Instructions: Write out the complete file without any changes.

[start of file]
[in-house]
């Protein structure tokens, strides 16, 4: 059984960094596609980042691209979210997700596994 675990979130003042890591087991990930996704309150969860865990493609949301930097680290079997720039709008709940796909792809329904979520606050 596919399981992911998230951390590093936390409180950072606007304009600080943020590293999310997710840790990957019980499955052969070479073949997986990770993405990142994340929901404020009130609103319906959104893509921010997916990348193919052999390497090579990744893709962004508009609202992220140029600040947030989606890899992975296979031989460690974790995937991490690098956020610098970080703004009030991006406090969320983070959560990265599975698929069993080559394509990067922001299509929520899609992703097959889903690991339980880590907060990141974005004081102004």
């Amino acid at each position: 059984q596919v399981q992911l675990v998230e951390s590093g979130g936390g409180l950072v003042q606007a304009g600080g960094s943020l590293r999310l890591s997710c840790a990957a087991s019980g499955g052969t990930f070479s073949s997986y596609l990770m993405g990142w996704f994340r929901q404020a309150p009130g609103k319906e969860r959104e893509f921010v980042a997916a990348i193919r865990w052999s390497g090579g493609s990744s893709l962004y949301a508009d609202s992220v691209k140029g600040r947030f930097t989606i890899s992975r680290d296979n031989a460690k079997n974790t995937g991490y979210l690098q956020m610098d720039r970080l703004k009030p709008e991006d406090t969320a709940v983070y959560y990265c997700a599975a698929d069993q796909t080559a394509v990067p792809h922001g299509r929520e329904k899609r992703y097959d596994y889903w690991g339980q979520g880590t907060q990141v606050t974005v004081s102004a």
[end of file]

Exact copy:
[in-house]
């Protein structure tokens, strides 16, 4: 059984960094596609980042691209979210997700596994 675990979130003042890591087991990930996704309150969860865990493609949301930097680290079997720039709008709940796909792809329904979520606050 596919399981992911998230951390590093936390409180950072606007304009600080943020590293999310997710840790990957019980499955052969070479073949997986990770993405990142994340929901404020009130609103319906959104893509921010997916990348193919052999390497090579990744893709962004508009609202992220140029600040947030989606890899992975296979031989460690974790995937991490690098956020610098970080703004009030991006406090969320983070959560990265599975698929069993080559394509990067922001299509929520899609992703097959889903690991339980880590907060990141974005004081102004």
């Amino acid at each position: 059984q596919v399981q992911l675990v998230e951390s590093g979130g936390g409180l950072v003042q606007a304009g600080g960094s943020l590293r999310l890591s997710c840790a990957a087991s019980g499955g052969t990930f070479s073949s997986y596609l990770m993405g990142w996704f994340r929901q404020a309150p009130g609103k319906e969860r959104e893509f921010v980042a997916a990348i193919r865990w052999s390497g090579g493609s990744s893709l962004y949301a508009d609202s992220v691209k140029g600040r947030f930097t989606i890899s992975r680290d296979n031989a460690k079997n974790t995937g991490y979210l690098q956020m610098d720039r970080l703004k009030p709008e991006d406090t969320a709940v983070y959560y990265c997700a599975a698929d069993q796909t080559a394509v990067p792809h922001g299509r929520e329904k899609r992703y097959d596994y889903w690991g339980q979520g880590t907060q990141v606050t974005v004081s102004a």